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P/C insurers at risk from pandemic, cat losses in H2: Fitch Ratings

1st October 2020 - Author: Charlie Wood

While US property-casualty insurers’ results in the second half of 2020 will continue to be impacted by COVID-related insured losses and premium volume declines, significant hurricane and wildfire losses are likely to emerge as the greater threat to profitability, according to Fitch Ratings.

Fitch-RatingsFitch says the full-year 2020 combined ratio will likely move toward 100% versus 98% at midyear, due to further recognition of pandemic-related losses in casualty segments.

However, these are likely outpaced by natural catastrophe losses, as third-quarter California wildfires and Hurricanes Laura and Sally could generate combined insured losses of over $20 billion.

Overall, Fitch says the fundamental sector outlook remains negative due largely to earnings uncertainty.

While a review of industry 1H20 statutory financials shows that P/C insurers have absorbed insured losses from the pandemic, the largest initial effect of the pandemic on was reportedly the unrealised losses on equity investments, punctuated by the market selloff in 1H20.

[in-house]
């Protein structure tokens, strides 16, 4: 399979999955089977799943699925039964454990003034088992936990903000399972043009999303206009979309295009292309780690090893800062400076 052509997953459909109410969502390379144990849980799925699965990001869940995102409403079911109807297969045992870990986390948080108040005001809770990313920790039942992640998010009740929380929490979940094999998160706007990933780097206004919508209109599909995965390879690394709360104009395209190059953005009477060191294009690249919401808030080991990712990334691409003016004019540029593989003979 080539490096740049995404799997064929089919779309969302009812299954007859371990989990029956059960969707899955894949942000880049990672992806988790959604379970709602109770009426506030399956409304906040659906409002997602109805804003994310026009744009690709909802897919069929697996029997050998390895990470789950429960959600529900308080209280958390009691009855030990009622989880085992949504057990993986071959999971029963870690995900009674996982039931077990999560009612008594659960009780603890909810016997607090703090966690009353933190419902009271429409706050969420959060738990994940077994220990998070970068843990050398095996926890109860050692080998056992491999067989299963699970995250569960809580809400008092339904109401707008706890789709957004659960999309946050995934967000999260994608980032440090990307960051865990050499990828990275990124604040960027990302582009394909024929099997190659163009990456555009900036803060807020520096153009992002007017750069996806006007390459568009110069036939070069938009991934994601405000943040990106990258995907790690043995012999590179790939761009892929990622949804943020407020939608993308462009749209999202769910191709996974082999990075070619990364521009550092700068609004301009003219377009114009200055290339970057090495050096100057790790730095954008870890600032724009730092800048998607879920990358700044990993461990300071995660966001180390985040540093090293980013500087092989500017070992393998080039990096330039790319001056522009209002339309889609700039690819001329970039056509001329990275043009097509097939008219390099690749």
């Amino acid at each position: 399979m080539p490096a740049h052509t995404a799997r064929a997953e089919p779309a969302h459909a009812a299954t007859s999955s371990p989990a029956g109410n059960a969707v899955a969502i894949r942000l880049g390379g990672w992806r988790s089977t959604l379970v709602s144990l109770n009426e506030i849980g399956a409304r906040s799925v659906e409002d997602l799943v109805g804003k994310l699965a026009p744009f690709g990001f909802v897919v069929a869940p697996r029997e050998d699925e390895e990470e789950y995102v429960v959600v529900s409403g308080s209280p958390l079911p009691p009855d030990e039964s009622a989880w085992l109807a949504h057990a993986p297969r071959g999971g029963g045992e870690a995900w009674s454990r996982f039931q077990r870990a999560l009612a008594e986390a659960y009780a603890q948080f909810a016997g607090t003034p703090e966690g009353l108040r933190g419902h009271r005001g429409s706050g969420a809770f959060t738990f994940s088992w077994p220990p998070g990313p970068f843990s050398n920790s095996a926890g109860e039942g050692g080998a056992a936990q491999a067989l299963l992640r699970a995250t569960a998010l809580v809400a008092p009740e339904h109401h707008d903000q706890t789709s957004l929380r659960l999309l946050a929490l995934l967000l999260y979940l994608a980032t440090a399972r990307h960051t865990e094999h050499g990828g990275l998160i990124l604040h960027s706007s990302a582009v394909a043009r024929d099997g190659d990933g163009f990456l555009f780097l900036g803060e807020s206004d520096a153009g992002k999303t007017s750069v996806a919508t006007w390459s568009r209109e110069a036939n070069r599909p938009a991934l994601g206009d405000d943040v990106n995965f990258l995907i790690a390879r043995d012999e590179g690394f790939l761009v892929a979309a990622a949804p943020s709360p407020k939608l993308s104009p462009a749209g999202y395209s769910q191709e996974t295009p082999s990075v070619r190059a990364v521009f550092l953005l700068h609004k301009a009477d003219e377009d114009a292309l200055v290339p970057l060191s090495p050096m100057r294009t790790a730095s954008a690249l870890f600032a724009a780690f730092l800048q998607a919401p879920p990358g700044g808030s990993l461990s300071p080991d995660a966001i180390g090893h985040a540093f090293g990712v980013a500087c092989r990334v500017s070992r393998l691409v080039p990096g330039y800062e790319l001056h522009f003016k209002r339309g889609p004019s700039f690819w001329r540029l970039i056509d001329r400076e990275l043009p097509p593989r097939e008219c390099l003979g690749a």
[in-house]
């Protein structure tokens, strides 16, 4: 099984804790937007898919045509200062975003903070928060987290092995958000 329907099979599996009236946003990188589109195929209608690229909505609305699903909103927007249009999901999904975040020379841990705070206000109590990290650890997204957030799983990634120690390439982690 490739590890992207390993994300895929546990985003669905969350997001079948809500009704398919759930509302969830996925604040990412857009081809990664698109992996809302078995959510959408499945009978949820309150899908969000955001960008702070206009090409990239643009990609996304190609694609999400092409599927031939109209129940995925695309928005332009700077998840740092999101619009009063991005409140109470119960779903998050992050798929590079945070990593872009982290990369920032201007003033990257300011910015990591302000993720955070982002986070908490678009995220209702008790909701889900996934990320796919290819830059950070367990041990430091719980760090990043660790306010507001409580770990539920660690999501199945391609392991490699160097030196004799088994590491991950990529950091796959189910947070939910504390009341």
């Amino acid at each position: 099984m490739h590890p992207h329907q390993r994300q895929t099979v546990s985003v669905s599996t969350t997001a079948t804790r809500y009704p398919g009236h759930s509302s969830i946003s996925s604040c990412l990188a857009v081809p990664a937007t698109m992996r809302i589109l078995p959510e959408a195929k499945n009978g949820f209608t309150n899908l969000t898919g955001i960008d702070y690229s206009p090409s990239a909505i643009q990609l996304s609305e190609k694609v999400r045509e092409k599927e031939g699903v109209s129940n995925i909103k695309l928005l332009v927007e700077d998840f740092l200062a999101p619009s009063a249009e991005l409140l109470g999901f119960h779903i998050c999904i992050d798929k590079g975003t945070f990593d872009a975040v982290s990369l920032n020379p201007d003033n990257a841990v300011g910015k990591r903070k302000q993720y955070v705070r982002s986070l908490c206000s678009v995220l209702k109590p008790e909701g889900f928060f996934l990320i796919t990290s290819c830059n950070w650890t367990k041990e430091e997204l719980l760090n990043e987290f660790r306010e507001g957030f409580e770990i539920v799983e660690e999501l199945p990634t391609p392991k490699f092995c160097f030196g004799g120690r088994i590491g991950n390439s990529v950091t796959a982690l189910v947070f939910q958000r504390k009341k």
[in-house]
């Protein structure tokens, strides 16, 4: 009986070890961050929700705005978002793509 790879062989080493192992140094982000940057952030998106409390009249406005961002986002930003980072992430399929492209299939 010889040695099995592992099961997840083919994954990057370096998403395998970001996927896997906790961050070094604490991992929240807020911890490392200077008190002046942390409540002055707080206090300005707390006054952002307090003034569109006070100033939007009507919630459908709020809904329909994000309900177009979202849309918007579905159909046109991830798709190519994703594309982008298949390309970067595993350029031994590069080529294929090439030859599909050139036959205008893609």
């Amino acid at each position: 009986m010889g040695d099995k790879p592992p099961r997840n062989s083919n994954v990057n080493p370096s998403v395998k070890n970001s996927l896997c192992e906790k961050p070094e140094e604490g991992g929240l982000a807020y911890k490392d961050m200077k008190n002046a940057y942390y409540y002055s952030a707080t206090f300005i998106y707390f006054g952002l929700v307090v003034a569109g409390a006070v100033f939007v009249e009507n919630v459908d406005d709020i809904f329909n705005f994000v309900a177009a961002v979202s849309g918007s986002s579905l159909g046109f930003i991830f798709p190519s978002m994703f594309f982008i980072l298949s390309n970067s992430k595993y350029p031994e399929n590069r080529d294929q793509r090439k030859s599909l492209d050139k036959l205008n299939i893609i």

Meanwhile, investment market volatility led to a 25% Year-on-Year drop in net income from lower investment income and a larger change in realised capital gains.

This contributed to a 3.3% reduction in policyholders’ surplus at midyear from record levels reported at YE 2019, as did an $80 billion period-to-period shift in unrealised investment gains/(losses).

Fitch adds that the pandemic has introduced considerable near-term uncertainty for underwriting performance that is expected to extend into 2021.

The H1 industry loss ratio declined by 1.4 points despite substantial pandemic-related losses, driven by rising premium rates in the broader commercial lines sector, as well as reductions in economic and social activity that boosted underwriting performance in personal auto insurance.

Loss ratio improvement was largely offset by a rare 1.0-point increase in policyholder dividends.

Fitch believes premium revenues will show effects from the pandemic over the next 12-18 months.

The workers’ compensation segment showed the largest direct written premium decline in H1 as this segment has experienced decreasing prices in response to very strong underwriting results.

Meanwhile, the personal auto line had modest direct premium declines, with further premium return actions in H2 likely to sustain this trend.

However, Fitch says other commercial segments will likely see continued growth based on recent acceleration of rate increases.

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